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BMW Working on GTD Pro Program

German manufacturer finds GTD Pro “very appealing”; confirms end-of-life for M8 GTE…

Photo: BMW

BMW is aiming to continue its IMSA WeatherTech SportsCar Championship presence next year in the newly announced GTD Pro class, which the German manufacturer has described as “very appealing” for a possible factory or works-supported effort.

The German manufacturer, which has been present in factory IMSA GT competition since 2009, could return to full-time competition in 2022 under the new GT3-based class the sanctioning body announced in January that will replace the GT Le Mans category.

According to Mike Krack, the current head of race and test engineering operations for BMW Motorsport, who will take over as the new global motorsport director on April 1, BMW is “working” on having a presence in the class for its launch season.

“It’s very appealing,” Krack told Sportscar365. “We are participating in all of the discussions.

“What’s good is that IMSA is listening. IMSA is always listening to the partners, the teams, the manufacturers.

“I wish other organizations or promoters would listen to their customers the way IMSA does. They have quite a sustainable model. The grid is full; the TV [package] is good. 

“It’s good they do GTD Pro and keep the customer class. I think it’s also good not to mix them.”

While IMSA has stated that it plans to keep GTD Pro within the same GT3-based regulations as GTD, a decision on whether the Pro class would feature Michelin’s ‘confidential’ tires apparently has not yet been made.

Krack said BMW, like fellow German manufacturer Porsche, is in favor of having the same commercial tire specification across both classes on the grounds of costs.

BMW would also be in favor of allowing Chevrolet to run a modified version of its GTE-spec Corvette C8.R in the class next year, which GM has been petitioning for in recent talks with IMSA. 

The sanctioning body previously gave BMW a form of national homologation for its M6 GT3 car to run in the GTLM class for two seasons.

“We do [support it] because we are all racers and we want to race,” Krack said. “I think it would be completely wrong to try and push this car out if Corvette wants to race.

“We trust IMSA that they would balance this correctly. Part of the discussion is not only the Corvette but also making it easy for GTD teams to step up to Pro or bringing cars from other series like SRO.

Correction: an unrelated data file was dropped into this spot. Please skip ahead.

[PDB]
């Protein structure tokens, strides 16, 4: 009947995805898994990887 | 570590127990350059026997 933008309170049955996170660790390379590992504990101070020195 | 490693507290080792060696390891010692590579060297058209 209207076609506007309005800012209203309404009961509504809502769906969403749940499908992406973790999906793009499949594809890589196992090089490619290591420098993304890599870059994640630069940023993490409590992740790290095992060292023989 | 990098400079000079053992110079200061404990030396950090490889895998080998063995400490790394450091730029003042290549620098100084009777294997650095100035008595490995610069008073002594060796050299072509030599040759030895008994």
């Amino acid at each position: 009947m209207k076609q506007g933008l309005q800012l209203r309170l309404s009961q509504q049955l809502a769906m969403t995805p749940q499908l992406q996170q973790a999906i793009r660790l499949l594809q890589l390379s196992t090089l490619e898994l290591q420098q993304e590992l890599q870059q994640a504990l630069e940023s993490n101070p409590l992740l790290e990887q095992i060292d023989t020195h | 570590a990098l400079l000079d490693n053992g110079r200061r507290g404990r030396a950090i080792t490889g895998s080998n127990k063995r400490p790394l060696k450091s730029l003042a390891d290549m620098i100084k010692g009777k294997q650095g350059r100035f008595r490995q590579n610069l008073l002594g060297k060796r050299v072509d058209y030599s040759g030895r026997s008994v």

“We should not put any obstacles like getting a bad BoP or an entrance ballast or any kind of prevention in order to have a bigger grid.

“We are always in exchange with Corvette. On the race track we’re big competitors but when it comes to the interest of Pro and Am or GTD and GT racing in general, we talk and we try to be constructive.”

Krack said a final decision on BMW’s participation and the scope of its program would come later this year.

BMW M8 GTE Set for Final Outing at Petit Le Mans

The BMW M8 GTE will bow out in November’s season-ending Motul Petit Le Mans, with Krack confirming no future plans for the car beyond this year.

BMW Team RLL is running a reduced four-race Michelin Endurance Cup-only program this season, with no chance of additional races.

Having debuted in 2018, the M8 GTE is a two-time Rolex 24 at Daytona class winner with BMW Team RLL and also took part in a season of the FIA World Endurance Championship with the MTEK squad.

“IMSA is not having a GTE class anymore and we’re not planning to go somewhere else, so it’s the end for the M8,” Krack said.

“It’s also reflecting the current times. The GTE or [DTM/Super GT] Class One programs are just too expensive. We had both plus Formula E. It’s substantial budgets.

“It’s like natural selection with the classes disappearing.”

Krack confirmed the long-believed discussions between IMSA and the ACO that were aimed to bring the remaining active GTE-spec cars together for a series of races around the key WeatherTech Championship and WEC events.

“We were in discussion a lot with IMSA before this season, trying to do something together with ACO to bring them together, so we could race at least with 4-5 brands, because it’s dying on the other side too,” he said.

“It’s a shame we didn’t manage to do something better than we have now.

“Now [WEC] has four cars; [IMSA] has five. When we’re not there, there’s only two or three. It’s not nice.”

John Dagys is the founder and Editor-in-Chief of Sportscar365. Dagys spent eight years as a motorsports correspondent for and SPEED Channel and has contributed to numerous other motorsports publications worldwide. Contact John

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